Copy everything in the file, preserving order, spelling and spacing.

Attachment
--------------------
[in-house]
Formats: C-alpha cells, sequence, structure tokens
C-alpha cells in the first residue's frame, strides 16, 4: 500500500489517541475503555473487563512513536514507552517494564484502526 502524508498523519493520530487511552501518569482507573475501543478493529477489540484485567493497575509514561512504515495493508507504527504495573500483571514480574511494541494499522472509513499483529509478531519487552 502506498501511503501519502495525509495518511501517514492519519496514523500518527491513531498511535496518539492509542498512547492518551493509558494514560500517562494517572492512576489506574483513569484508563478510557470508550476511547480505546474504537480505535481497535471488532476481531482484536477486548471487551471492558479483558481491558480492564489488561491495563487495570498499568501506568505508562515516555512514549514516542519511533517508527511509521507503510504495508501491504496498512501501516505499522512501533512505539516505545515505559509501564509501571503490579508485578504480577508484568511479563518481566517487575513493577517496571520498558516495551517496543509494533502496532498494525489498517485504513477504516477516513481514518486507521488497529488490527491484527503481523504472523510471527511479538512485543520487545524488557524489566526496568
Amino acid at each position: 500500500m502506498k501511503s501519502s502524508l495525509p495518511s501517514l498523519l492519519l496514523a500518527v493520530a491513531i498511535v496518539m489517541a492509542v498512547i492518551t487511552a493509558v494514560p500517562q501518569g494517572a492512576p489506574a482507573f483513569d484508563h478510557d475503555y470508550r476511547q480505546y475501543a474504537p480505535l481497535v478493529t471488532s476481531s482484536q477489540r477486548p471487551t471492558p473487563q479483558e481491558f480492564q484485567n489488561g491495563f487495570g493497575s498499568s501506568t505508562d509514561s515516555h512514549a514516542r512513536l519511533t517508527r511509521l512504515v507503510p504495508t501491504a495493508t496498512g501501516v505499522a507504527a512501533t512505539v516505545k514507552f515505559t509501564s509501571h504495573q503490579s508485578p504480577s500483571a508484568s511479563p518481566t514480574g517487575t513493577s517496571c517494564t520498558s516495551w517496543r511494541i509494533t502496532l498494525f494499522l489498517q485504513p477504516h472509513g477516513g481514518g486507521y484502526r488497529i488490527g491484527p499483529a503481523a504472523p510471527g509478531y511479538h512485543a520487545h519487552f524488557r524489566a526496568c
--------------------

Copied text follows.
[in-house]
Formats: C-alpha cells, sequence, structure tokens
C-alpha cells in the first residue's frame, strides 16, 4: 500500500489517541475503555473487563512513536514507552517494564484502526 502524508498523519493520530487511552501518569482507573475501543478493529477489540484485567493497575509514561512504515495493508507504527504495573500483571514480574511494541494499522472509513499483529509478531519487552 502506498501511503501519502495525509495518511501517514492519519496514523500518527491513531498511535496518539492509542498512547492518551493509558494514560500517562494517572492512576489506574483513569484508563478510557470508550476511547480505546474504537480505535481497535471488532476481531482484536477486548471487551471492558479483558481491558480492564489488561491495563487495570498499568501506568505508562515516555512514549514516542519511533517508527511509521507503510504495508501491504496498512501501516505499522512501533512505539516505545515505559509501564509501571503490579508485578504480577508484568511479563518481566517487575513493577517496571520498558516495551517496543509494533502496532498494525489498517485504513477504516477516513481514518486507521488497529488490527491484527503481523504472523510471527511479538512485543520487545524488557524489566526496568
Amino acid at each position: 500500500m502506498k501511503s501519502s502524508l495525509p495518511s501517514l498523519l492519519l496514523a500518527v493520530a491513531i498511535v496518539m489517541a492509542v498512547i492518551t487511552a493509558v494514560p500517562q501518569g494517572a492512576p489506574a482507573f483513569d484508563h478510557d475503555y470508550r476511547q480505546y475501543a474504537p480505535l481497535v478493529t471488532s476481531s482484536q477489540r477486548p471487551t471492558p473487563q479483558e481491558f480492564q484485567n489488561g491495563f487495570g493497575s498499568s501506568t505508562d509514561s515516555h512514549a514516542r512513536l519511533t517508527r511509521l512504515v507503510p504495508t501491504a495493508t496498512g501501516v505499522a507504527a512501533t512505539v516505545k514507552f515505559t509501564s509501571h504495573q503490579s508485578p504480577s500483571a508484568s511479563p518481566t514480574g517487575t513493577s517496571c517494564t520498558s516495551w517496543r511494541i509494533t502496532l498494525f494499522l489498517q485504513p477504516h472509513g477516513g481514518g486507521y484502526r488497529i488490527g491484527p499483529a503481523a504472523p510471527g509478531y511479538h512485543a520487545h519487552f524488557r524489566a526496568c